Contract Renegotiation in the Wake of Falling Oil Prices

In the wake of a spiraling downward trend in the price of crude oil, which now stands around US$60 per barrel, Exploration and Production Companies (E&Ps) are pushing to cut down on their costs and postponing some projects. On the international scene, we see some oil majors such as Royal Dutch Shell and ConocoPhillips announcing spending cuts whilst British Petroleum (BP) and Chevron have announced job slashes and in the case of Chevron, the postponement of its drilling budget. Across board, there appears to be a general move towards budget cut by E&Ps in their 2015 capital investment outlook and postponement of deepwater oil and gas exploration and drilling activities.

There is an interesting move by E&Ps to get their suppliers and service companies to reduce costs. Many E&Ps including Mexico’s State Oil Company, Pemex and Saudi Arabia’s State Oil Company, Saudi Aramco recently announced their intention to renegotiate a few of their service contracts due to falling oil prices. These companies are asking oil field service companies for pricing discounts not only for new contracts but on existing contracts.

Traditionally, the concept of sanctity of contract (pacta sunt servanda) is well entrenched in law. The general consensus by the courts is that once parties have freely entered into a contract, they should be required to honour their obligations no matter how onerous, save for very rare exceptions such as frustration. The concept of contract renegotiation is based on the doctrine of (rebus sic stantibus) that things remain as they are for a contract to remain binding. It tries to create a balance and suggests that some unexpected changes in circumstances may warrant revisiting a contract. A contract may be renegotiated where there are provisions in that contract which permits it in certain instances. However, there are increasing instances where parties have had to come to the negotiation table where one of the parties alleges circumstances so onerous that despite the absence of specific renegotiation clauses in the contract, they seek to have certain terms in the contract revisited in order to maintain the economic equilibrium.

Renegotiation clauses are commonly used in international oil and gas investment contracts, which are usually long term and sometimes unpredictable in nature to restore the economic equilibrium between contracting parties upon the occurrence of certain predicted but sometimes unforeseen events. Such events would usually have an adverse economic effect on one of the contracting parties thus justifying the need for renegotiation. In today’s changing oil and gas climate where there are many uncertainties, parties ranging from oil company executives, host governments and more recently, service companies are increasingly having to go back to the drawing board to renegotiate certain aspects of an existing contract despite parties’ best intentions to maintain the integrity of their contracts.

Of course, where the contract in question already contains a renegotiation clause, the problem is half solved. This however, does not in itself guaranty a seamless process as only the first huddle is crossed. Parties may still find it difficult to agree that a trigger event for renegotiation has actually occurred. Even where there is a general consensus as to its occurrence, the question still remains as to whether parties will agree at the negotiation table and if an agreement is not reached, has the other party’s duty to renegotiate been discharged by the fact that an attempt at negotiation has been made or is there a further duty imposed on the other party to try to negotiate in good faith with the adversely affected party bearing in mind the need to compromise in order to reach a consensus. These are questions which have been raised and dealt with by arbitration tribunals.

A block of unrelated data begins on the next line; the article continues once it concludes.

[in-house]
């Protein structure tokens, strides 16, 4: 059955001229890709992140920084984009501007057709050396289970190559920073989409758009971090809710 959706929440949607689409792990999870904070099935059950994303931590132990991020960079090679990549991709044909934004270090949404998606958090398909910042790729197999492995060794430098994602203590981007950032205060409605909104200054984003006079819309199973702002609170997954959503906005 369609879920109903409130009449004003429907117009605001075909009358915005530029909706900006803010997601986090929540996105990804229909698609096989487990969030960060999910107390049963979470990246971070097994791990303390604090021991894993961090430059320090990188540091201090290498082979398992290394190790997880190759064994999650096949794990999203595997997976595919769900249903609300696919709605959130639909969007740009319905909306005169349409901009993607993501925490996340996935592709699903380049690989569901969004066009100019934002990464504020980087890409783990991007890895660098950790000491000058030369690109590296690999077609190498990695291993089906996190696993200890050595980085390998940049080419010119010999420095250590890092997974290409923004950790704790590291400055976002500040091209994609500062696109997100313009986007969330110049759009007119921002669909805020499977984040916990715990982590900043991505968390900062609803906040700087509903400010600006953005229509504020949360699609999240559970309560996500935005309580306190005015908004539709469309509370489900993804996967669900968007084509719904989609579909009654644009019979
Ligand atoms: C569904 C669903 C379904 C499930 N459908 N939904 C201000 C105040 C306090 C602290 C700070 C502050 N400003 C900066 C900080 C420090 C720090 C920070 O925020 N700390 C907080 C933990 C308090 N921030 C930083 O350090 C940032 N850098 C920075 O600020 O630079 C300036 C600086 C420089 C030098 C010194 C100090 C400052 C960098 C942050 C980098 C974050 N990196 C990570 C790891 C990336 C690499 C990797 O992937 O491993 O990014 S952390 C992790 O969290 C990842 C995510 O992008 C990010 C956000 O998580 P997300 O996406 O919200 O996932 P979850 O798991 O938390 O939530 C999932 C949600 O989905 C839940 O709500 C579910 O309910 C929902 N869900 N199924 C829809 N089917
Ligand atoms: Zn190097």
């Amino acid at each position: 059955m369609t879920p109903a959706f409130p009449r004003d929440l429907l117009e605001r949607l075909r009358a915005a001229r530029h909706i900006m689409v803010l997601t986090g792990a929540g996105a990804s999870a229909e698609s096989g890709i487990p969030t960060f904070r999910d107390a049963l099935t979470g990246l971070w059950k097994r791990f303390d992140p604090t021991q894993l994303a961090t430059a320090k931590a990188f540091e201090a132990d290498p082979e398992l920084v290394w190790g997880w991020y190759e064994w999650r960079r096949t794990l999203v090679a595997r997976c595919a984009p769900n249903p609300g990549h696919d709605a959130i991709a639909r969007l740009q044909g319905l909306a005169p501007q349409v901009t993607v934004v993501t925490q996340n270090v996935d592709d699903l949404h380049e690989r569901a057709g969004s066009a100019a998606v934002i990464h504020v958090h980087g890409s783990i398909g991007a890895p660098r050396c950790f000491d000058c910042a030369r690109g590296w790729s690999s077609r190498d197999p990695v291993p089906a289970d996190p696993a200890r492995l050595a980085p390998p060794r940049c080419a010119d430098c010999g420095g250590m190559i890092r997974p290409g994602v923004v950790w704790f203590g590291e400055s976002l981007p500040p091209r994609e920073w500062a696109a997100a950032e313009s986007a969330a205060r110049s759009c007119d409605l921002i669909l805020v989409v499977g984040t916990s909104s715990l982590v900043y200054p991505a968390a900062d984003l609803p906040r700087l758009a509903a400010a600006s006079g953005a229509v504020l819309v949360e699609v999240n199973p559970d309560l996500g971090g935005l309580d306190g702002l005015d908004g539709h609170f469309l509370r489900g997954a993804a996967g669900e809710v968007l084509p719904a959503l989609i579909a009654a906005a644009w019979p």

The issue is more complicated where there is no provision for renegotiation in the contract. Overtures for the revisiting of a contract for the purpose of altering already agreed terms which would result in reduced advantage to the other party would usually be resisted. As in the situation above, where E&Ps are seeking to reduce pricing in existing and ongoing contracts, service companies would not be pleased to provide same. Where the law applicable to the contract does not support renegotiation in the absence of a contractual provision, the other party can insist on strict compliance with the terms of the contract. Thrown into this mix is the issue of the extent of each party’s bargaining power. Where the party seeking renegotiation is doing so from a position of strength, it becomes more difficult to resist renegotiation. There is also the need to maintain the existing business relationships between parties so as to push back competition, and even the possibility of repudiation of the contract where one party alleges that it is no longer able to fulfill its obligations under the contract due to extenuating circumstances. Where this process is not properly managed, it could lead to prolonged and drawn out battle in court or arbitration as the case may be. It will be interesting to see how this development plays out in Nigeria.

Nigerian law does not specifically recognize the concept of a duty to renegotiate outside of the contract provisions. However, service companies rely on E&Ps for their continued operations and with the current falling oil prices and resultant budget cuts leading to postponing of major projects by E&Ps, they may be left with a lot of idle rigs and major job cuts. It is in their interest to concede to price cuts. Large service companies would ride out the storm through job cuts, slashes in pay rates and even salary freezes. Smaller companies, especially those with a high debt portfolio would be hardest hit.